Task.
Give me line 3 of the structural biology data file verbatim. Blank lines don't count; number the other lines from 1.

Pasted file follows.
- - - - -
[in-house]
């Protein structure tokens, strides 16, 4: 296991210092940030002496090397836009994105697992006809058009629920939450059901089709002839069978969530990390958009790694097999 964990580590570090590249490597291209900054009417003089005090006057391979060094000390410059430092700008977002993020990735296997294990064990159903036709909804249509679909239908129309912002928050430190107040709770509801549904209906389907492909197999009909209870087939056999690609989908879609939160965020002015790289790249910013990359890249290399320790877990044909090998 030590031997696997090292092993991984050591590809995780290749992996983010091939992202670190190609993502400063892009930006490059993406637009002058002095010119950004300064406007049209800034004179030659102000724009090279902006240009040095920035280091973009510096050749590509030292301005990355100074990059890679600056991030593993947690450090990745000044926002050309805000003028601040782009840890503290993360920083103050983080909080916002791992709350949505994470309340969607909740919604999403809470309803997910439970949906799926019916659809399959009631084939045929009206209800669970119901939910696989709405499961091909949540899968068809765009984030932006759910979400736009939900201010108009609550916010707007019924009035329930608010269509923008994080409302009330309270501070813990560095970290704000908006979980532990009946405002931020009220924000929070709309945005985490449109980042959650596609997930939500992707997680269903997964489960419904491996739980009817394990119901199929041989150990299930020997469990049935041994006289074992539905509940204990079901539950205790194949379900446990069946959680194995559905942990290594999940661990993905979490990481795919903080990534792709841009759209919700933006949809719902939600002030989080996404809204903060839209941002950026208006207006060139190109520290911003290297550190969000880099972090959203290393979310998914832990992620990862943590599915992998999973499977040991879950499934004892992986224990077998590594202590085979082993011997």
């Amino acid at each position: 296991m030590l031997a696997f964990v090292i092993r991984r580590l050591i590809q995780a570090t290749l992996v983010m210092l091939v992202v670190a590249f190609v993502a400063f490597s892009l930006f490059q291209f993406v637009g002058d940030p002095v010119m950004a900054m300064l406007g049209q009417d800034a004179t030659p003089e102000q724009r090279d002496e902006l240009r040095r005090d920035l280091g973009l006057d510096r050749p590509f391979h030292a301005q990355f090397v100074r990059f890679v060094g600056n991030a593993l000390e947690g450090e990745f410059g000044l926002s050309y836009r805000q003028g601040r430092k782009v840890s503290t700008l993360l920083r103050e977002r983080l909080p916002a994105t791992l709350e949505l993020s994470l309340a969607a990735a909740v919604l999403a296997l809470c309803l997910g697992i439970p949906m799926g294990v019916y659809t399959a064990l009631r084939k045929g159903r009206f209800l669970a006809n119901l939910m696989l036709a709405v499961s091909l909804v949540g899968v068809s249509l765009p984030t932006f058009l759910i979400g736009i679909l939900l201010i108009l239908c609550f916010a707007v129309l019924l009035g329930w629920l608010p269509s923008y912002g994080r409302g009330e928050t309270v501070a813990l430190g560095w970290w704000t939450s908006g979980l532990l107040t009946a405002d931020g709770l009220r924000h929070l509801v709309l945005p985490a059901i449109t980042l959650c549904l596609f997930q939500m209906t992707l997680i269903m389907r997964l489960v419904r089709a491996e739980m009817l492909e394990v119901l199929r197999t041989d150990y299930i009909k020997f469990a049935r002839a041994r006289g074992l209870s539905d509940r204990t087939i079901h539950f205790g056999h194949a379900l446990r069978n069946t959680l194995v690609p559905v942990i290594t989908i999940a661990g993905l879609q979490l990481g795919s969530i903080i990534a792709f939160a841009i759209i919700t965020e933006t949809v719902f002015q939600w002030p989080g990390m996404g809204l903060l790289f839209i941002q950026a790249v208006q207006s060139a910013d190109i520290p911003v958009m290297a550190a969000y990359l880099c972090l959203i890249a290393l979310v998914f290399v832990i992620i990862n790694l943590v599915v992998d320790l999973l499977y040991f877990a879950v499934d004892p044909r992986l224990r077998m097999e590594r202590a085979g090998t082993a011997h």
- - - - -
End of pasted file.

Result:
């Amino acid at each position: 296991m030590l031997a696997f964990v090292i092993r991984r580590l050591i590809q995780a570090t290749l992996v983010m210092l091939v992202v670190a590249f190609v993502a400063f490597s892009l930006f490059q291209f993406v637009g002058d940030p002095v010119m950004a900054m300064l406007g049209q009417d800034a004179t030659p003089e102000q724009r090279d002496e902006l240009r040095r005090d920035l280091g973009l006057d510096r050749p590509f391979h030292a301005q990355f090397v100074r990059f890679v060094g600056n991030a593993l000390e947690g450090e990745f410059g000044l926002s050309y836009r805000q003028g601040r430092k782009v840890s503290t700008l993360l920083r103050e977002r983080l909080p916002a994105t791992l709350e949505l993020s994470l309340a969607a990735a909740v919604l999403a296997l809470c309803l997910g697992i439970p949906m799926g294990v019916y659809t399959a064990l009631r084939k045929g159903r009206f209800l669970a006809n119901l939910m696989l036709a709405v499961s091909l909804v949540g899968v068809s249509l765009p984030t932006f058009l759910i979400g736009i679909l939900l201010i108009l239908c609550f916010a707007v129309l019924l009035g329930w629920l608010p269509s923008y912002g994080r409302g009330e928050t309270v501070a813990l430190g560095w970290w704000t939450s908006g979980l532990l107040t009946a405002d931020g709770l009220r924000h929070l509801v709309l945005p985490a059901i449109t980042l959650c549904l596609f997930q939500m209906t992707l997680i269903m389907r997964l489960v419904r089709a491996e739980m009817l492909e394990v119901l199929r197999t041989d150990y299930i009909k020997f469990a049935r002839a041994r006289g074992l209870s539905d509940r204990t087939i079901h539950f205790g056999h194949a379900l446990r069978n069946t959680l194995v690609p559905v942990i290594t989908i999940a661990g993905l879609q979490l990481g795919s969530i903080i990534a792709f939160a841009i759209i919700t965020e933006t949809v719902f002015q939600w002030p989080g990390m996404g809204l903060l790289f839209i941002q950026a790249v208006q207006s060139a910013d190109i520290p911003v958009m290297a550190a969000y990359l880099c972090l959203i890249a290393l979310v998914f290399v832990i992620i990862n790694l943590v599915v992998d320790l999973l499977y040991f877990a879950v499934d004892p044909r992986l224990r077998m097999e590594r202590a085979g090998t082993a011997h």